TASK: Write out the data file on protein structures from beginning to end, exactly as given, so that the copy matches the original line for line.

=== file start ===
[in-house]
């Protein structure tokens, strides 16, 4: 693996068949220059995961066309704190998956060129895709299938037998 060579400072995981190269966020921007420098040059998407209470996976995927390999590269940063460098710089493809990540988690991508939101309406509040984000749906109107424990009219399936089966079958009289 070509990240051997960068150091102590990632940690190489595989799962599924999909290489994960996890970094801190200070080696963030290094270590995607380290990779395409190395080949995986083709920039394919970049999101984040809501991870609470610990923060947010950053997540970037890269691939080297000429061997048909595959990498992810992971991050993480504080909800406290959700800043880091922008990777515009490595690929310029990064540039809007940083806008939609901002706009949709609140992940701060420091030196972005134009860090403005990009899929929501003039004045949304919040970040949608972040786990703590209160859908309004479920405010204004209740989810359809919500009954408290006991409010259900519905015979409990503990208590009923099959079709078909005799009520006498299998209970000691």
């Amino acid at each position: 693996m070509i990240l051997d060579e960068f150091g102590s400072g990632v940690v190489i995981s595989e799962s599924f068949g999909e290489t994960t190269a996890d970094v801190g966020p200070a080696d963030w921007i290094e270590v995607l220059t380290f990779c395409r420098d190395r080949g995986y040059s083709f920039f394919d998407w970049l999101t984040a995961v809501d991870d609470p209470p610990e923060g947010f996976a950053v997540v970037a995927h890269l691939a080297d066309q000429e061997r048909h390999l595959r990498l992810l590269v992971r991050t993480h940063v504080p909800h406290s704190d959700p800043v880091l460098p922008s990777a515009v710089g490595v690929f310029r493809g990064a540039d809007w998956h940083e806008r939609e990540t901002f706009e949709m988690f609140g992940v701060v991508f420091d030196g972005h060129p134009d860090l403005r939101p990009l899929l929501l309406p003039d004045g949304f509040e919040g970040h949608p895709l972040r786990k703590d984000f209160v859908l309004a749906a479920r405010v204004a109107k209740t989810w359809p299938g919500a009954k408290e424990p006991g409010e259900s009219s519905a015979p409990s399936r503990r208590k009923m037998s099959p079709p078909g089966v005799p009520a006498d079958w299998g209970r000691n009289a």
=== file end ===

[in-house]
């Protein structure tokens, strides 16, 4: 693996068949220059995961066309704190998956060129895709299938037998 060579400072995981190269966020921007420098040059998407209470996976995927390999590269940063460098710089493809990540988690991508939101309406509040984000749906109107424990009219399936089966079958009289 070509990240051997960068150091102590990632940690190489595989799962599924999909290489994960996890970094801190200070080696963030290094270590995607380290990779395409190395080949995986083709920039394919970049999101984040809501991870609470610990923060947010950053997540970037890269691939080297000429061997048909595959990498992810992971991050993480504080909800406290959700800043880091922008990777515009490595690929310029990064540039809007940083806008939609901002706009949709609140992940701060420091030196972005134009860090403005990009899929929501003039004045949304919040970040949608972040786990703590209160859908309004479920405010204004209740989810359809919500009954408290006991409010259900519905015979409990503990208590009923099959079709078909005799009520006498299998209970000691």
């Amino acid at each position: 693996m070509i990240l051997d060579e960068f150091g102590s400072g990632v940690v190489i995981s595989e799962s599924f068949g999909e290489t994960t190269a996890d970094v801190g966020p200070a080696d963030w921007i290094e270590v995607l220059t380290f990779c395409r420098d190395r080949g995986y040059s083709f920039f394919d998407w970049l999101t984040a995961v809501d991870d609470p209470p610990e923060g947010f996976a950053v997540v970037a995927h890269l691939a080297d066309q000429e061997r048909h390999l595959r990498l992810l590269v992971r991050t993480h940063v504080p909800h406290s704190d959700p800043v880091l460098p922008s990777a515009v710089g490595v690929f310029r493809g990064a540039d809007w998956h940083e806008r939609e990540t901002f706009e949709m988690f609140g992940v701060v991508f420091d030196g972005h060129p134009d860090l403005r939101p990009l899929l929501l309406p003039d004045g949304f509040e919040g970040h949608p895709l972040r786990k703590d984000f209160v859908l309004a749906a479920r405010v204004a109107k209740t989810w359809p299938g919500a009954k408290e424990p006991g409010e259900s009219s519905a015979p409990s399936r503990r208590k009923m037998s099959p079709p078909g089966v005799p009520a006498d079958w299998g209970r000691n009289a």